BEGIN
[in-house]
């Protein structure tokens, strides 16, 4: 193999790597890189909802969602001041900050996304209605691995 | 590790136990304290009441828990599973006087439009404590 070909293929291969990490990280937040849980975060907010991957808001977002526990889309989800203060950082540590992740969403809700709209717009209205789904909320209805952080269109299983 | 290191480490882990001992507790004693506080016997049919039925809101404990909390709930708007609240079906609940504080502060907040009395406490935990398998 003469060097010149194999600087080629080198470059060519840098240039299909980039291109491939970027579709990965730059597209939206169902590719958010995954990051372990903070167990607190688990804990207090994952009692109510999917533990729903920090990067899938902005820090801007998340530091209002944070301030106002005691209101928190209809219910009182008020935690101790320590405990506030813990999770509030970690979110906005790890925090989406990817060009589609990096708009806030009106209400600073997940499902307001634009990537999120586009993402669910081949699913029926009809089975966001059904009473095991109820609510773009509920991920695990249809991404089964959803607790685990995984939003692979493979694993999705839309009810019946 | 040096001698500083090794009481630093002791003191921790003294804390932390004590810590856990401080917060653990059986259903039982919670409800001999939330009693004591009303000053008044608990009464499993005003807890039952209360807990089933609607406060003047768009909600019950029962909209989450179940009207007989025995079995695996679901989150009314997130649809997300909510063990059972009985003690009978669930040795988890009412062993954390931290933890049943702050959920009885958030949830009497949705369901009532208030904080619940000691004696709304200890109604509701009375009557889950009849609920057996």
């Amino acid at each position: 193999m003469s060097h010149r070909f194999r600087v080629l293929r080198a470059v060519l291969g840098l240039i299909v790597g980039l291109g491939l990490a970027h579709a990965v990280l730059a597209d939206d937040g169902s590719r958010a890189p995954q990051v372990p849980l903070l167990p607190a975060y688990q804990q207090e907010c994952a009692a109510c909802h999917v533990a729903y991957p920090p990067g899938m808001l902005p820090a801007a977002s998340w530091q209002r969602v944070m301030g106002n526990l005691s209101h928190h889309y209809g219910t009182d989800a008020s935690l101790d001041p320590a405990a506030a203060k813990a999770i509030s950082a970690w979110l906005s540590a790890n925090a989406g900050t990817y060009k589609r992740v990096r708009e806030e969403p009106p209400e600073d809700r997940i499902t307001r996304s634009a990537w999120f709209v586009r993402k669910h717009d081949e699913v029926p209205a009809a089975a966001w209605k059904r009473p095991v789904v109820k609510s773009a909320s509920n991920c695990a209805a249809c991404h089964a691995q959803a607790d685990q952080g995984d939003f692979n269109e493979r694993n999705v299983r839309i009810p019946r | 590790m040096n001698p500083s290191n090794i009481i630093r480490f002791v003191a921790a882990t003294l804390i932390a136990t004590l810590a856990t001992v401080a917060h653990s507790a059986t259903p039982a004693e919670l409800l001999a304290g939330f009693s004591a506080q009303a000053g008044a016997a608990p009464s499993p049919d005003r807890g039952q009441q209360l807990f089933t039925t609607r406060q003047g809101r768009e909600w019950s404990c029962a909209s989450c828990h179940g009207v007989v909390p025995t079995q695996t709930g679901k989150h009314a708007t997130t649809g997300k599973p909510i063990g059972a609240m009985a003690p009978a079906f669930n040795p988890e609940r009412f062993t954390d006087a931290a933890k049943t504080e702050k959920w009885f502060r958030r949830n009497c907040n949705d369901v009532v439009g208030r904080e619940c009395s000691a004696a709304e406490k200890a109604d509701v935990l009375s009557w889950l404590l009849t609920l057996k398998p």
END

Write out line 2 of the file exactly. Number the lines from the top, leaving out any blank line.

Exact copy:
């Protein structure tokens, strides 16, 4: 193999790597890189909802969602001041900050996304209605691995 | 590790136990304290009441828990599973006087439009404590 070909293929291969990490990280937040849980975060907010991957808001977002526990889309989800203060950082540590992740969403809700709209717009209205789904909320209805952080269109299983 | 290191480490882990001992507790004693506080016997049919039925809101404990909390709930708007609240079906609940504080502060907040009395406490935990398998 003469060097010149194999600087080629080198470059060519840098240039299909980039291109491939970027579709990965730059597209939206169902590719958010995954990051372990903070167990607190688990804990207090994952009692109510999917533990729903920090990067899938902005820090801007998340530091209002944070301030106002005691209101928190209809219910009182008020935690101790320590405990506030813990999770509030970690979110906005790890925090989406990817060009589609990096708009806030009106209400600073997940499902307001634009990537999120586009993402669910081949699913029926009809089975966001059904009473095991109820609510773009509920991920695990249809991404089964959803607790685990995984939003692979493979694993999705839309009810019946 | 040096001698500083090794009481630093002791003191921790003294804390932390004590810590856990401080917060653990059986259903039982919670409800001999939330009693004591009303000053008044608990009464499993005003807890039952209360807990089933609607406060003047768009909600019950029962909209989450179940009207007989025995079995695996679901989150009314997130649809997300909510063990059972009985003690009978669930040795988890009412062993954390931290933890049943702050959920009885958030949830009497949705369901009532208030904080619940000691004696709304200890109604509701009375009557889950009849609920057996």